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The Teaching Exorcist

Mark 1:21-28
It is difficult to read today's gospel lesson without recalling the movie, The Exorcist. Several aspects of the movie stand out, particularly when the priest exorcist has the final encounter with the girl who needs the exorcism. But the image that has had staying power for me since I saw the movie is the demon's voice emanating from the girl when the priest enters the girl's bedroom. The demon curses the exorcist, recognizing him as one who recognizes the demon for who it is. The exorcist sees that the demon is not a part of the girl's true self. The exorcist knows that the powers of God are stronger than the powers of Satan. The exorcist knows that God tirelessly and victoriously pursues any power alienating humanity from the love of God. The demon sees all this and knows its residence in the girl's body and soul is time dated and then screams its expletives at the priest.
This same pattern exists in Jesus' exorcism of the man with an unclean spirit. The spirit cries out, "What have you to do with us, Jesus of Nazareth? Have you come to destroy us? I know who you are, the Holy One of God." But Jesus rebukes him, saying, "Be silent and come out of him!" And the unclean spirit, convulsing him and crying with a loud voice, comes out of him.
In today's gospel lesson, we see Jesus as Lord of all forces in the universe. Jesus is God-with-us, encountering our unclean spirits where we live, work, play, and worship. Jesus is God-with-us ordering our unclean spirits to be silent and to come out of us.
Perhaps the most astonishing aspect of this gospel story is not that there was an exorcism—astounding as that was. The attention-getter for me is that those who watched the exorcism that day in the synagogue did not describe the event as an exorcism. Scripture does not say, "They were amazed at the exorcism." Rather, those present referred to it, of all things, as "teaching." "They were all amazed, and they kept on asking one another, "What is this? A new teaching—with authority! He commands even the unclean spirits, and they obey him" (vs. 27). Teaching as exorcism. An exorcism called teaching. That is the surprise of the story.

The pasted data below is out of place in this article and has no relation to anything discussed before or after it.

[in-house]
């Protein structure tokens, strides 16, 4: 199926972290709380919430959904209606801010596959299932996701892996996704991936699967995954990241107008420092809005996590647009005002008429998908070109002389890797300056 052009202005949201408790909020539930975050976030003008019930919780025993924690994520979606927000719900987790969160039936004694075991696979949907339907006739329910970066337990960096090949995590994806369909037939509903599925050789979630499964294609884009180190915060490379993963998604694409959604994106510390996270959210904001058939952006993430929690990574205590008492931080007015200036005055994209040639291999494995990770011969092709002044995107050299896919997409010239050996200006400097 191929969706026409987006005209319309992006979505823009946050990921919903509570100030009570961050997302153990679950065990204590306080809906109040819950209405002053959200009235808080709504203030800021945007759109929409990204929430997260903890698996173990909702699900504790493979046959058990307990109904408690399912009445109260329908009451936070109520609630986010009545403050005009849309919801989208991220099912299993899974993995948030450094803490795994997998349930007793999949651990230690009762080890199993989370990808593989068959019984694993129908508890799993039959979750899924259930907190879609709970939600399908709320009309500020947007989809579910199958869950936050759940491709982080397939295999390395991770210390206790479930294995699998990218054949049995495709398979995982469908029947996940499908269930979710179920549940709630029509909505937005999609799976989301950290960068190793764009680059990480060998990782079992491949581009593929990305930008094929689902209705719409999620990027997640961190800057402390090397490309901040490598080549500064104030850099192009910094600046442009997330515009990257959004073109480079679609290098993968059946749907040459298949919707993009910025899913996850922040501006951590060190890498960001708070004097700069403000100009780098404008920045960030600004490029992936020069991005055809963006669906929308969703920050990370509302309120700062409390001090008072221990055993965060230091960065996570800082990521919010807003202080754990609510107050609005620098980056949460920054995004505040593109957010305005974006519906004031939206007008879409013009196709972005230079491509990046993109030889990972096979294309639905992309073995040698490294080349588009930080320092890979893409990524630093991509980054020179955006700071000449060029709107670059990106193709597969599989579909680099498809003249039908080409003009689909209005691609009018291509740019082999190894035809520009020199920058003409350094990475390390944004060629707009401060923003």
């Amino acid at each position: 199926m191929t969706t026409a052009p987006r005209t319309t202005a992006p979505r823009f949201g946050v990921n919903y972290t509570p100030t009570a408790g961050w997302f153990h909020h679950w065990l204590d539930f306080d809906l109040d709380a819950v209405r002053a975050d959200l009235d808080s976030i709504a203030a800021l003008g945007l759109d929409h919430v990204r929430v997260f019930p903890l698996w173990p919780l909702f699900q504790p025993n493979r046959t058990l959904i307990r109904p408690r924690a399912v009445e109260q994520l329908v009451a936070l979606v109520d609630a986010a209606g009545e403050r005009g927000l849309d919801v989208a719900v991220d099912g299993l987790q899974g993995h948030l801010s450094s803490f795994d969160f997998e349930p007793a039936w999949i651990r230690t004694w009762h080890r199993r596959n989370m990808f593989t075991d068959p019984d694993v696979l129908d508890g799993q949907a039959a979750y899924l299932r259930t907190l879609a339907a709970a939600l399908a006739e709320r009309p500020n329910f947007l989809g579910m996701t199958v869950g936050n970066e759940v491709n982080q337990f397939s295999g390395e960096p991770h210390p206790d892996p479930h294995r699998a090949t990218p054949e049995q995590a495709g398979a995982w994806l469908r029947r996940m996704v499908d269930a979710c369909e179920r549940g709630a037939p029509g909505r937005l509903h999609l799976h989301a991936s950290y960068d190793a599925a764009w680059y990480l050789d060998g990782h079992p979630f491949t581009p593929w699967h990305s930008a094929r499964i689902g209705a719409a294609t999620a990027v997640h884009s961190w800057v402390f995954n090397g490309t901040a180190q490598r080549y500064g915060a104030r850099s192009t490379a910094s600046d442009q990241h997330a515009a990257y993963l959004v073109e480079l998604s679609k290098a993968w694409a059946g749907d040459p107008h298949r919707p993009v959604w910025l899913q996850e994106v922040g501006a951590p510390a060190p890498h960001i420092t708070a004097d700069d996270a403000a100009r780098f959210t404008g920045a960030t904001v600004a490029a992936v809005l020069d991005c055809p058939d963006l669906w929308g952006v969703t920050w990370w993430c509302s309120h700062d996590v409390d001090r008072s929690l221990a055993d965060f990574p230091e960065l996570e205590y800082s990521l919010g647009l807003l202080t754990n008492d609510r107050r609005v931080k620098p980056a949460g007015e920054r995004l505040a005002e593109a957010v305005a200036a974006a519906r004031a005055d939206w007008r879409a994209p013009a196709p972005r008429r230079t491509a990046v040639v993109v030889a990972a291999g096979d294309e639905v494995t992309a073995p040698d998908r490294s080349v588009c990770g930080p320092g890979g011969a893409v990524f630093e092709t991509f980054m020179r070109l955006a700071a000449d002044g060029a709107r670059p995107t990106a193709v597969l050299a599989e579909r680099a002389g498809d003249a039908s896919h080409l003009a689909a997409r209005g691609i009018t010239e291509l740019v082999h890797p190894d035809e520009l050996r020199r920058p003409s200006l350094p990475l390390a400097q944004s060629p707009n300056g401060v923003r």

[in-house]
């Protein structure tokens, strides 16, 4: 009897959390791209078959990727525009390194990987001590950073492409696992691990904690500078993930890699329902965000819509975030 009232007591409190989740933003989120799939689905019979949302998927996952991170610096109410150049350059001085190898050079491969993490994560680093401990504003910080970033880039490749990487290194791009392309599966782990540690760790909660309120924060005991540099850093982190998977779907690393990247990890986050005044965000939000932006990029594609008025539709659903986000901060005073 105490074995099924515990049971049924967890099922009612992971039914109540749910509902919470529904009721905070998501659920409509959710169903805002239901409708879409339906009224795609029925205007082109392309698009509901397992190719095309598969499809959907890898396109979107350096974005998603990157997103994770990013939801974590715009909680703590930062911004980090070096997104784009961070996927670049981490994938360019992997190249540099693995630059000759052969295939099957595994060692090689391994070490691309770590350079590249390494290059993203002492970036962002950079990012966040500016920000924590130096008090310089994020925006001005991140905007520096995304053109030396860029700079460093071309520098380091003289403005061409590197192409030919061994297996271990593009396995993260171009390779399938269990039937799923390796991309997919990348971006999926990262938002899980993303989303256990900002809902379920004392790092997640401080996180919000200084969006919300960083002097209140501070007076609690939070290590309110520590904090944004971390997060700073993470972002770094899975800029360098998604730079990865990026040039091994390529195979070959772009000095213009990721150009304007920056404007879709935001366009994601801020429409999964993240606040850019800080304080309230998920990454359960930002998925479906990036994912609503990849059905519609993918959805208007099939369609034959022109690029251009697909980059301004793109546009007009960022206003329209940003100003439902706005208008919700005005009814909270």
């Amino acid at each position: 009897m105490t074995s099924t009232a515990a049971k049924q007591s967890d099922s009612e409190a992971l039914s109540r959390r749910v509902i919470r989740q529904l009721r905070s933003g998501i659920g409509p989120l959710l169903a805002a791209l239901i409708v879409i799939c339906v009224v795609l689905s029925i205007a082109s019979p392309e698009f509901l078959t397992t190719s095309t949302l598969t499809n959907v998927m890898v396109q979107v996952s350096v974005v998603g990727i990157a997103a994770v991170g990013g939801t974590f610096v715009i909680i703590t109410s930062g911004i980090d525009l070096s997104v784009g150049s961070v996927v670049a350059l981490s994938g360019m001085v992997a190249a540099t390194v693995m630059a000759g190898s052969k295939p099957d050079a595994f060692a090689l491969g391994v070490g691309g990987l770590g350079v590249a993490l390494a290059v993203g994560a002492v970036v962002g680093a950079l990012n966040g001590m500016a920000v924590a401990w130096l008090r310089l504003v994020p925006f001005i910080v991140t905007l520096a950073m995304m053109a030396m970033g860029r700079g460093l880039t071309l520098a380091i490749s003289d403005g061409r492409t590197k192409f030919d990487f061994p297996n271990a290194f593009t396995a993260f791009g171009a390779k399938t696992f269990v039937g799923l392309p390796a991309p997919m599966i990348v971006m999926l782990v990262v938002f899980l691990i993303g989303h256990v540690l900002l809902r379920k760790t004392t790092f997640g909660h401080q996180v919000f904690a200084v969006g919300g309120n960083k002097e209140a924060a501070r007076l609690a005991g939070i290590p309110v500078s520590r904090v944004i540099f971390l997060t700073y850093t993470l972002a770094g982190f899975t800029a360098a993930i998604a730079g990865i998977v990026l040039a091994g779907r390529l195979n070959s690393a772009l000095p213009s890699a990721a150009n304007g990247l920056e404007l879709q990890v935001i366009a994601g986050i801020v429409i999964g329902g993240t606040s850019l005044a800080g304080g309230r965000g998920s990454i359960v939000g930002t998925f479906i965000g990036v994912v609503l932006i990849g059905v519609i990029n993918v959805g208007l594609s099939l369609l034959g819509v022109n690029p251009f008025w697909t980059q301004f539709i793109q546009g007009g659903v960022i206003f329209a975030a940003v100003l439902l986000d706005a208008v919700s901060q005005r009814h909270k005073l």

Or is it?
When I think over the many teachers I have had through grammar, junior high, and high school, not to mention college and graduate schools, while I am grateful to each of those teachers for their patience, persistence and care, there are a handful who stand out above the rest. In fact one stands out in particular and in many ways, the characteristics which elevate her in my memory, are the characteristics portrayed in Jesus' activity in today's story. My most memorable teacher was an exorcist.